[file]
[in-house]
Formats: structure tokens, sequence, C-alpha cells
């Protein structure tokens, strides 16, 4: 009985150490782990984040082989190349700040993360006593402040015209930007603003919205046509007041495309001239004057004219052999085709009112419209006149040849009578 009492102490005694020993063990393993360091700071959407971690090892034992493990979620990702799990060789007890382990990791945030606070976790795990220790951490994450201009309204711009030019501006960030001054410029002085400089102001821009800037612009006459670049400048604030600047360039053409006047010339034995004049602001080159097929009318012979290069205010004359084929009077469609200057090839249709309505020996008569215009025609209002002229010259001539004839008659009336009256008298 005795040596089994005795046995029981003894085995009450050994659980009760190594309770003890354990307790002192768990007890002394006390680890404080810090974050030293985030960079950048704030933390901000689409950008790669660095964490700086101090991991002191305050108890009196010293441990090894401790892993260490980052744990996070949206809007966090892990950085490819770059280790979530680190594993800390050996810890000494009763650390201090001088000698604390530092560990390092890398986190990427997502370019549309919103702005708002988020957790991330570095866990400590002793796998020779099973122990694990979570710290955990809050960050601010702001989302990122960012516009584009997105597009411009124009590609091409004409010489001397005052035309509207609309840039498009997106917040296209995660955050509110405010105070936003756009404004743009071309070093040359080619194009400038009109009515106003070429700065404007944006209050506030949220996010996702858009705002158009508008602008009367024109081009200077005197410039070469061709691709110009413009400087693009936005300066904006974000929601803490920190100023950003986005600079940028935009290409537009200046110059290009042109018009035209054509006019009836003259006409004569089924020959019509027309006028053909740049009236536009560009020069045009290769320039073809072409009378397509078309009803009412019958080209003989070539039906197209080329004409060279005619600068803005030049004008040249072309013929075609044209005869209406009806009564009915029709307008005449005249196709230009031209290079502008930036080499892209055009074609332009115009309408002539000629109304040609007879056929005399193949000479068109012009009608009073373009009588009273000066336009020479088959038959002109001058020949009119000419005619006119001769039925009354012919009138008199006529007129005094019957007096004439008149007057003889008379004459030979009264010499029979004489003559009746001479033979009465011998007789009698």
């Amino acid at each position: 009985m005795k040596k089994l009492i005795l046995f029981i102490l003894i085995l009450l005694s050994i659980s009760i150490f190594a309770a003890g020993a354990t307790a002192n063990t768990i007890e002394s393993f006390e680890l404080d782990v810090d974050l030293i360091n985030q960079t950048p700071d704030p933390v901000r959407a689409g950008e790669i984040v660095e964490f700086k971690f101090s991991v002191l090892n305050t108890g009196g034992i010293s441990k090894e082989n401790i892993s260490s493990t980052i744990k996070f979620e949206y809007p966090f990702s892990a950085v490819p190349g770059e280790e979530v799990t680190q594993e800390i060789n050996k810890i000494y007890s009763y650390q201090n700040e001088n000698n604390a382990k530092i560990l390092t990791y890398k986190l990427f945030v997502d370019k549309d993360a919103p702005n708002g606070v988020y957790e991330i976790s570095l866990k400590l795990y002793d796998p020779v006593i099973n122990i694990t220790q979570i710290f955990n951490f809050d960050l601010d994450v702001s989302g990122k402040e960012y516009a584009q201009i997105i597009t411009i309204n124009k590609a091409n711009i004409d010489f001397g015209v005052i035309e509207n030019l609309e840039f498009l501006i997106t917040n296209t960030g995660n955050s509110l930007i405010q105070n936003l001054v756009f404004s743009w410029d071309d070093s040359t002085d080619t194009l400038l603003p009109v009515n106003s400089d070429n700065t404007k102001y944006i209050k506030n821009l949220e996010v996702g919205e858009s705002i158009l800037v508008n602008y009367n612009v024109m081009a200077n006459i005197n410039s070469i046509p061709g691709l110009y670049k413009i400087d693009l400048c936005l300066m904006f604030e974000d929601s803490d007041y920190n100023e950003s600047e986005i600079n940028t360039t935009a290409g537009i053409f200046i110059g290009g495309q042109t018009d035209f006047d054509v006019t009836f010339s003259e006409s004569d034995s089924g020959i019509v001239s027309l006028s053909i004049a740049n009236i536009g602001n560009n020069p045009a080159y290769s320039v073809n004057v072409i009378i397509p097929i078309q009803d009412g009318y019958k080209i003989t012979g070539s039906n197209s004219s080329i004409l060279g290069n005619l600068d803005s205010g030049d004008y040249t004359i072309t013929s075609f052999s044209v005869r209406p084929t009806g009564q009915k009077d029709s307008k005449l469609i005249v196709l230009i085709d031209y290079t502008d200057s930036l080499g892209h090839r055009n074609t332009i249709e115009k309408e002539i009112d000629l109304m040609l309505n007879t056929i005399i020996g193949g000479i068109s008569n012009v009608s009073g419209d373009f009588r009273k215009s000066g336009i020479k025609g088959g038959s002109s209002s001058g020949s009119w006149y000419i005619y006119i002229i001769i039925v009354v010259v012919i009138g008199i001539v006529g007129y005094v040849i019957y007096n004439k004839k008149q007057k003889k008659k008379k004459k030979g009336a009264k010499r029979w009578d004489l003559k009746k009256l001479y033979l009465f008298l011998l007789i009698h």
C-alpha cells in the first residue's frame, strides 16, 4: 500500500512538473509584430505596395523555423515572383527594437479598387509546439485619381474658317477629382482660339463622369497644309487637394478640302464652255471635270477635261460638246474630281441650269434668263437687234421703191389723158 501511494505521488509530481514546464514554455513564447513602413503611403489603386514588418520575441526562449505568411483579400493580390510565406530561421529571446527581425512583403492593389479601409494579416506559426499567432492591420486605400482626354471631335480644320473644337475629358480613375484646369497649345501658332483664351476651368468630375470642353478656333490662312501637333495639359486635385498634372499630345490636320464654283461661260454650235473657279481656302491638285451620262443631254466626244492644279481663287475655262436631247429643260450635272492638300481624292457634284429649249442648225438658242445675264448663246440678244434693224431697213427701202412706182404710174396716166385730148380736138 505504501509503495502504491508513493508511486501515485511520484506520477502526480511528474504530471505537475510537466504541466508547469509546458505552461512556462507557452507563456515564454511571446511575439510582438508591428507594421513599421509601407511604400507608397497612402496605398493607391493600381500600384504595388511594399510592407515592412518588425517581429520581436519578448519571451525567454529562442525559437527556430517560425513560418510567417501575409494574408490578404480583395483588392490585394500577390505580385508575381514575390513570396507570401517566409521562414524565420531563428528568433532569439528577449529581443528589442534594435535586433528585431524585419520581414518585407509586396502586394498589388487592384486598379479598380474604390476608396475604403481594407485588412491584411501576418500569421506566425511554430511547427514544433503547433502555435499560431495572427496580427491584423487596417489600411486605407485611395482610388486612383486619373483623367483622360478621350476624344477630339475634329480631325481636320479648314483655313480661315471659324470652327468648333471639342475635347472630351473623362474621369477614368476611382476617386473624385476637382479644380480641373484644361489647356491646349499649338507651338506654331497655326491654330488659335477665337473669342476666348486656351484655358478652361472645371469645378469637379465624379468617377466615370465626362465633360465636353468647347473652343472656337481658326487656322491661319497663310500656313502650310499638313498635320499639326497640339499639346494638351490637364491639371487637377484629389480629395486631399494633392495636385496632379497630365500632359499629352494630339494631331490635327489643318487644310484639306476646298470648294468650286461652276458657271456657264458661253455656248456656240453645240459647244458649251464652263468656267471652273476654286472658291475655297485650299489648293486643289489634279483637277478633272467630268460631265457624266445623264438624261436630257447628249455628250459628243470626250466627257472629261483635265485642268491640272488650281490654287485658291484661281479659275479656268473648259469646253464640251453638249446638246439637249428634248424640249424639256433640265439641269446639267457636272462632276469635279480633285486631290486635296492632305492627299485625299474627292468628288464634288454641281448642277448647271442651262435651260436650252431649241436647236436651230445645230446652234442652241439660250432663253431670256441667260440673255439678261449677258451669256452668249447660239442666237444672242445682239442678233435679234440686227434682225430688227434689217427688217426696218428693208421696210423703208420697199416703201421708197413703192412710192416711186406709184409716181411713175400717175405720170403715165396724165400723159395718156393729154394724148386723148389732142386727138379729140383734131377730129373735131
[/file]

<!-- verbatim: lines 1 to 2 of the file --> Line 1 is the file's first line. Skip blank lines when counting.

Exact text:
[in-house]
Formats: structure tokens, sequence, C-alpha cells